Corporate Career Development Networking (Part 2) A Starting Plan

Career Development Networking — a Starting Plan

First of all, it’s important that you think of networking as two-way! This is essential. The word “networking” has become rather polluted by the way some persons are using this word. Use the word however you want, but please understand that here I am using it to mean an exchange. Be pragmatic, of course, but understand that you are only “networked” if a two-way connection is happening. This is absolutely essential to understand, if you want to make this an empowering practice.

In my empowerment consulting sessions, I’m often coaching clients about the best persons to network with, the subjects to speak about, and how to speak about the subjects. Those who are a little shy or reticent about speaking with someone at much higher levels sometimes just need this added encouragement to take the step to network.

Many successful people already understand the need to network within their company. They probably don’t need a plan. Some jobs require that individuals know, interact, and partner with others in the company, and so they are usually well-networked naturally. If the company is large, though, there are many persons outside the scope of the current job who are potentials for expanding a network.

Here is a simple approach to getting started. Make two lists of persons in your company. The first is a list of the persons you already know and like. The second is a list of the persons you believe can, at some time, help you in your career — you may already know them or not. It is o.k. to have the same person on both lists; in fact, this strategy depends on that!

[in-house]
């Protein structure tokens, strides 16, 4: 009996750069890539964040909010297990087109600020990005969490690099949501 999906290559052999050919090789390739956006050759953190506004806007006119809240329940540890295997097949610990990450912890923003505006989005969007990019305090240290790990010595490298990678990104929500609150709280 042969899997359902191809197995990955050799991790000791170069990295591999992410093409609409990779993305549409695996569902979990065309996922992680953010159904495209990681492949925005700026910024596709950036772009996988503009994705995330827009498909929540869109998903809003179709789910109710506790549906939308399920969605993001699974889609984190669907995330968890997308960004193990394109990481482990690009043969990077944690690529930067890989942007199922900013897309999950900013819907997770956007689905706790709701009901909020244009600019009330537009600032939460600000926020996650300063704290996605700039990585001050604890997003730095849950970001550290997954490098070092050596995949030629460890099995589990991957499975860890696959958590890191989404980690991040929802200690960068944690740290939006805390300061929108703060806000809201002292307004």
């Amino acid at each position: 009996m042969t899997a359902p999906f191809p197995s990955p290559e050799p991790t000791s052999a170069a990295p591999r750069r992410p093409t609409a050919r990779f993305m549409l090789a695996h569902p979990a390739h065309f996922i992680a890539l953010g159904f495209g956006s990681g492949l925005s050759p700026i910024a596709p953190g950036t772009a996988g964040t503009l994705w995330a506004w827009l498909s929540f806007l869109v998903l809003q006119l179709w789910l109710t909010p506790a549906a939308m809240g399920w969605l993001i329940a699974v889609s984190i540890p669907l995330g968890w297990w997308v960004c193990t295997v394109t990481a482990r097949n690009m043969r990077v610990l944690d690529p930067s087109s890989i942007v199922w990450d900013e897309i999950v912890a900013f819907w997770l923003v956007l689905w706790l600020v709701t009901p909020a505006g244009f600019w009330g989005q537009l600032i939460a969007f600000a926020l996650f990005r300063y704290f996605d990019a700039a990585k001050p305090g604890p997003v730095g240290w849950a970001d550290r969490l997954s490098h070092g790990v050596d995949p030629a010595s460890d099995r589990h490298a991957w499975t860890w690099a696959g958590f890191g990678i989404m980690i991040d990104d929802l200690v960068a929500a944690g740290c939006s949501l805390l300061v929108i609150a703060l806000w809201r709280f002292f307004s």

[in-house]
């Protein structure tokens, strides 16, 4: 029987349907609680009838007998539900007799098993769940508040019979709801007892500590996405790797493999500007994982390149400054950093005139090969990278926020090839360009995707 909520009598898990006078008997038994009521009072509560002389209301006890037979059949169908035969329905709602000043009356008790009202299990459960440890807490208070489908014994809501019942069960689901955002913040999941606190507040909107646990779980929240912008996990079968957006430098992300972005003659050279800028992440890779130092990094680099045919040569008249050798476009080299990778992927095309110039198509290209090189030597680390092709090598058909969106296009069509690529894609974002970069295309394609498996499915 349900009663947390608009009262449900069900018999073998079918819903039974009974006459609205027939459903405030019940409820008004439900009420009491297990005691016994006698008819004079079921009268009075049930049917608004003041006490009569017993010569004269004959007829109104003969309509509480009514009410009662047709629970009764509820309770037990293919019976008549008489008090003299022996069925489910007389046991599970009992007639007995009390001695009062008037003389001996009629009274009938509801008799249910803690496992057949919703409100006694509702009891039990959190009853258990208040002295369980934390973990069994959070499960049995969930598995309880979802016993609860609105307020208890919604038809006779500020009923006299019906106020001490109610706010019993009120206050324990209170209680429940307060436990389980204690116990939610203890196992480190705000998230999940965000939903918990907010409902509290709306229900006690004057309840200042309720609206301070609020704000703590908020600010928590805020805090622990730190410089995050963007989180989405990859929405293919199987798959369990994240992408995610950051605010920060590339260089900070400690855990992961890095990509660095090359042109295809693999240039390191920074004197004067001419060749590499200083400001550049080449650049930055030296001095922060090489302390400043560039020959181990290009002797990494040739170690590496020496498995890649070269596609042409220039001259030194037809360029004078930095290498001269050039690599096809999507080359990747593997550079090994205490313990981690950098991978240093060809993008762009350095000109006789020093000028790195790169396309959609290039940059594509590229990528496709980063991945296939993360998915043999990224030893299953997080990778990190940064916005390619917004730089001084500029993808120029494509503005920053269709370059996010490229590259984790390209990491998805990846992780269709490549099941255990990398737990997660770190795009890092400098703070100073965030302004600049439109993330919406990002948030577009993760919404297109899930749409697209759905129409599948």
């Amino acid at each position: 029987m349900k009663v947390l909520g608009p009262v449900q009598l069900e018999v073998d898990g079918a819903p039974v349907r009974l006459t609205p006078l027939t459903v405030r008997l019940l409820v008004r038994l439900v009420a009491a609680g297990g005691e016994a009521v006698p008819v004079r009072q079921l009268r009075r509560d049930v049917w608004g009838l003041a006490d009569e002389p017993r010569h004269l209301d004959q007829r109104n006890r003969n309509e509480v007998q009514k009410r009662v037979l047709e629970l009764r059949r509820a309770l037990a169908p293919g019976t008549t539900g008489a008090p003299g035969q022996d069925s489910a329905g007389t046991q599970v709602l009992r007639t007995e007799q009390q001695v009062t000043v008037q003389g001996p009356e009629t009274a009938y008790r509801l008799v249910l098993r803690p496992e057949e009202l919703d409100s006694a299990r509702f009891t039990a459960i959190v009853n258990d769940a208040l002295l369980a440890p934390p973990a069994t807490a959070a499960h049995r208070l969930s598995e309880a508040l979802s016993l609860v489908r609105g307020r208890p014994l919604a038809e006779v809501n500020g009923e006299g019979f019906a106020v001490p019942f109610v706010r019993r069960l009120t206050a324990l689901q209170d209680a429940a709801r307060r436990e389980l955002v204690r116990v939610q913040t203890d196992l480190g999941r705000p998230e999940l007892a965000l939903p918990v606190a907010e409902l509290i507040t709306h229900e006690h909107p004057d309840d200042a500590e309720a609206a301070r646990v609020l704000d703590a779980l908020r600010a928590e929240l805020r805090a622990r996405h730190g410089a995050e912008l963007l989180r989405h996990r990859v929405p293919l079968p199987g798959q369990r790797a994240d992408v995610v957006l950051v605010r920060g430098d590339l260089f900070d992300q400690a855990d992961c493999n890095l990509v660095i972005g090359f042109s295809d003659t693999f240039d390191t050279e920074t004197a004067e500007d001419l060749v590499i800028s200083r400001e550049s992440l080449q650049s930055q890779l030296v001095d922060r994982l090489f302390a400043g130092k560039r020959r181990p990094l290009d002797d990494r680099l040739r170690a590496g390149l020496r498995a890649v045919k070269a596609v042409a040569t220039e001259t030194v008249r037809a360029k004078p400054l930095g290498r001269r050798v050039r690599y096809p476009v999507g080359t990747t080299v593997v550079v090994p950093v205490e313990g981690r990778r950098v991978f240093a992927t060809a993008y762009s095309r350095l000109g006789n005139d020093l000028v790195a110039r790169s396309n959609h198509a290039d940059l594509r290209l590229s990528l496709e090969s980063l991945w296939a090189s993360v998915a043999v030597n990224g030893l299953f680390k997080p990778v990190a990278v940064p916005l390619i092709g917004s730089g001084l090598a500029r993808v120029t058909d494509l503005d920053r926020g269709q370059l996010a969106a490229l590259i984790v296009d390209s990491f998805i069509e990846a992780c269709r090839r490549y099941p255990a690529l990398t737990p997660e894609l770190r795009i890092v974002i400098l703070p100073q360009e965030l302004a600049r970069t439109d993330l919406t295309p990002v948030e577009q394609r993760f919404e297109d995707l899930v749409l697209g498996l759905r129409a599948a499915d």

The intersecting subset of those two lists is the starting place. In other words, start your networking plan with the persons you like, whom you think can help you in your career. You will have more success by starting where it is easiest. Keep your lists updated over time, so that this is an organic process.

The next step is to decide, person by person, how and how often to network. Again, start where it is easiest. If you have regular meetings with someone on your target list, sit near the person, or suggest that you have lunch afterward, or take an interesting article to give to the person. If you consider you are already actively networking with this person, you may not need to adjust any actions. Just be certain to keep the person on your radar screen.

For best results, keep a journal of your networking. In your journal or on your calendar, make a notation for yourself for your next contact. By all means, do not over-commit yourself to starting to build too many new relationships at the same time. As a relationship is in the stage where either you and the other person are at ease to “call anytime,” you have built a relationship, so continuing it is easier.

Networking is as simple as such examples as I’ve just given; a networking plan is also simple. It just requires some, ummmm, planning and paying attention.

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